Wednesday, February 11, 2009

Popol Vuh - "Letzte Tage - Letzte Nächte" 1976

Popol Vuh - "Letzte Tage - Letzte Nächte"
Germany (1976)

Florian Fricke, piano;
Daniel Fichelscher, guitars, percussion, drums;
Djong Yun, vocal; with Renate Knaup, vocal

Popol Vuh is one of my more favored Krautrock bands, who at their height displayed an exquisite blend of spirituality, emotional power, and mystery in their music often lacking in other works of the genre. This disc is another great argument for how 30 minutes of captivating music can trounce a 50-60 minute recording of mediocre fare. There seems to be more reverb on this recording then on previous Popol Vuh albums, creating spindly guitar lines, jagged percussion, and a heightened sense of grandeur that reaches in and grabs a hold of the listener. Daniel Fichelscher, who was Fricke's main collaborator in Popol Vuh and also the ex-drummer of Amon Düül II, especially makes his presence known here. This is in both a compositional (he co-wrote three of the songs) and instrumental sense; to date, this is the one Popol Vuh album I've heard where he noticeably overshadows Fricke. This work also has considerably more involvement in the vocal department than previous Popol Vuh albums.

Most of the vocals are handled excellently by Djong Yun, with a voice that strolls through the moonlight in "Kyrie." However, Fichelscher's ex-bandmate Renate Knaup, vocalist for Amon Düül II, also shows up near the end of the album. Never to me has Knaup's voice sounded as humanly vulnerable and sweet as it does singing the incredible title track. If ever a song made you want to wake at dawn and scream into the sunrise with joy, this is it. If you want to compare both gals' voices, by the way, listen to the reprise entitled "Haram Dei": Knaup's Teutonic, more accented vocal is prominent in the left channel, whereas Yun's original vocal track, more clearer and angelic, is prominent in the right. Out of all the Popol Vuh albums I've heard thus far, this is probably my favorite. A truly emotional work that gets better with repeated listens.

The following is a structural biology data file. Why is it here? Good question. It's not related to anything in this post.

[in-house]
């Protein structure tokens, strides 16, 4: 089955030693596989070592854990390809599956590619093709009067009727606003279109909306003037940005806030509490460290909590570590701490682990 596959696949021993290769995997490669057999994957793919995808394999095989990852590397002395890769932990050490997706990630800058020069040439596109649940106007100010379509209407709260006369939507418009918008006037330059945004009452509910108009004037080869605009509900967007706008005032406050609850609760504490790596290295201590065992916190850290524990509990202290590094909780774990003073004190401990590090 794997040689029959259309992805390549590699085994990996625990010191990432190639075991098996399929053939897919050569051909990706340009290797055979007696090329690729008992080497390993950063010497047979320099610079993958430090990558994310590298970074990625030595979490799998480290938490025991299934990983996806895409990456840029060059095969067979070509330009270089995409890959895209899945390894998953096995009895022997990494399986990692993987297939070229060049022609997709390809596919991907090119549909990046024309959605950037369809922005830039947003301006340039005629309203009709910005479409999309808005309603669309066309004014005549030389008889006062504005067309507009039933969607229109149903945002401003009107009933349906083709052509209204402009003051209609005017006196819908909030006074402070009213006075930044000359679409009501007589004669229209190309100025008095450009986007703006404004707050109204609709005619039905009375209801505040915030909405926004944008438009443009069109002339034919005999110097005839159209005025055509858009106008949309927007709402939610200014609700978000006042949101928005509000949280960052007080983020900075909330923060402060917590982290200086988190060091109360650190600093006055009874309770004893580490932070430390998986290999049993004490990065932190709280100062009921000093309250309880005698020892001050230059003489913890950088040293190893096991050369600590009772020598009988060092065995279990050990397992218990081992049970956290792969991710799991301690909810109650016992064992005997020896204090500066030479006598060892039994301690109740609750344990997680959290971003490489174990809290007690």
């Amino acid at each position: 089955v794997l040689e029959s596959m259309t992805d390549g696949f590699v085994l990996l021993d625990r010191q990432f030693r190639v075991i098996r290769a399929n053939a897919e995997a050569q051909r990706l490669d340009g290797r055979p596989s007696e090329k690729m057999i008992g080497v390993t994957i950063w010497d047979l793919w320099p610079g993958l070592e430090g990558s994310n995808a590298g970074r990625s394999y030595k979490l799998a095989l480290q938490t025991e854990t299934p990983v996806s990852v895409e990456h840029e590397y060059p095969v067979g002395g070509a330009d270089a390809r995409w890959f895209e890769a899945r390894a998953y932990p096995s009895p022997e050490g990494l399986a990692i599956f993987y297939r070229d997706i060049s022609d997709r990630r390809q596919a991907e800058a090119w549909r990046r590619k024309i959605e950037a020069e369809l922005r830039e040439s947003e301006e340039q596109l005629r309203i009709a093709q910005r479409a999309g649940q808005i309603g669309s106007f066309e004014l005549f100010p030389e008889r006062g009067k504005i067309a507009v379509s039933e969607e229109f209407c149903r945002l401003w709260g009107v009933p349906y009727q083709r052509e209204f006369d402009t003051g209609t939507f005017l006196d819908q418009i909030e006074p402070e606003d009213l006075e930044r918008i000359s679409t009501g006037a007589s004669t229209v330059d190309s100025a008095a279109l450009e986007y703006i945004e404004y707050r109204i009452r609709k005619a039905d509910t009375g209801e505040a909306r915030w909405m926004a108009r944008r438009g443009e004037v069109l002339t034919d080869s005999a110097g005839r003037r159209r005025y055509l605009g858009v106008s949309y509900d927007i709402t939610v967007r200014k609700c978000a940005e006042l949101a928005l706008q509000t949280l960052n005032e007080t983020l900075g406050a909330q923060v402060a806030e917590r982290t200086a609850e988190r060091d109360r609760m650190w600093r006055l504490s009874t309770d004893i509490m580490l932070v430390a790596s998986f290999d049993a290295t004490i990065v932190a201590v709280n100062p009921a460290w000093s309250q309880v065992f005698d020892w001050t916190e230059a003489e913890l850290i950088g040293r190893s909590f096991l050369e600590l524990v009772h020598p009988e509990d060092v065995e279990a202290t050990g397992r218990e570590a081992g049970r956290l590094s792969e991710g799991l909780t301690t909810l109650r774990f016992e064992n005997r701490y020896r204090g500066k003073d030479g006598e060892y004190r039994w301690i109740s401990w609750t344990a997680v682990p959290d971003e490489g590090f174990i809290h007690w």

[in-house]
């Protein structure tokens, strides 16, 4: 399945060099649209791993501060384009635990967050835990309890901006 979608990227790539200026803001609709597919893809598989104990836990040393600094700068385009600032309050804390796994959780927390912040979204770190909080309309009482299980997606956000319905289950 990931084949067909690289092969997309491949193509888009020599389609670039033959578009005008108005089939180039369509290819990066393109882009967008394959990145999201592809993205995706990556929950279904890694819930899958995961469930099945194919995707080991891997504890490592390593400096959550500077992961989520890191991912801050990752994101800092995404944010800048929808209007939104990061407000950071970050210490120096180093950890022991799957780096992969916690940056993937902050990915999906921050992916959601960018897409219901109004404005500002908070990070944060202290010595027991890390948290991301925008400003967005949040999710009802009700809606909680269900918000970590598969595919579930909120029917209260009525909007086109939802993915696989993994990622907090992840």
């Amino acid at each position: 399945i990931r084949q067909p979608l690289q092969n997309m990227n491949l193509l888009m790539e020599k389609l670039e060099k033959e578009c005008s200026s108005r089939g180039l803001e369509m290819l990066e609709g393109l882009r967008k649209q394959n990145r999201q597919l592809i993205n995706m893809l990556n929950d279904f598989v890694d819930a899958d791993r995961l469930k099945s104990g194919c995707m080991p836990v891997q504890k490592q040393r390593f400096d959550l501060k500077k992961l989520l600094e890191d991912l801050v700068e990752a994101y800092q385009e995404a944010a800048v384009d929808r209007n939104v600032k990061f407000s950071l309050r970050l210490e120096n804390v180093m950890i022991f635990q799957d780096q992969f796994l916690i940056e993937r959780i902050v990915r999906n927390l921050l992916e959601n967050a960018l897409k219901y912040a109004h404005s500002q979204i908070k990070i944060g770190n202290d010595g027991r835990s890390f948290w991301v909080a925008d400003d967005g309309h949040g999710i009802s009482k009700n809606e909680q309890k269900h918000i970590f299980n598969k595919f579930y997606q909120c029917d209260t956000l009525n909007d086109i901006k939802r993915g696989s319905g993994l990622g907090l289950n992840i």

Download here,
Popol Vuh

Flaviola e o Bando do Sol (Brazilian Psych Folk 1974)

Flaviola e o Bando do Sol
Solar Records
1974 Brazil

Beautiful Folk record with many psychedelic tinges from northeastern Brazil.

Another representative of the generation northeastern after-tropicalismo, that he had in Paêbirú, of Squid Côrtes and Zé Ramalho, its more radical expression. Also pernambucano, Flaviola and the Flock of the Sun recorded only one album, launched for the Solar local stamp, in 1974. On the basis of regional rhythms, had rare produced a mix of folk-rock-psicodelia, that remains with the extreme present time. Rich instrument, in the base of violões, violas, guitars, flutes and percussion. Basically acoustic, with an uneven poetry, the record is plus an example of the energy, of the will of crair something new, that it abundava in Recife. A comparison with the English of "The Incredible String Band" is not of all absurd. They participate of the Flávio record Lira (the Flaviola), Côrtes Squid, Pablo Raphael, Robertinho of Recife, and Zé of the Flute.

Download here,
Flaviola e o Bando do Sol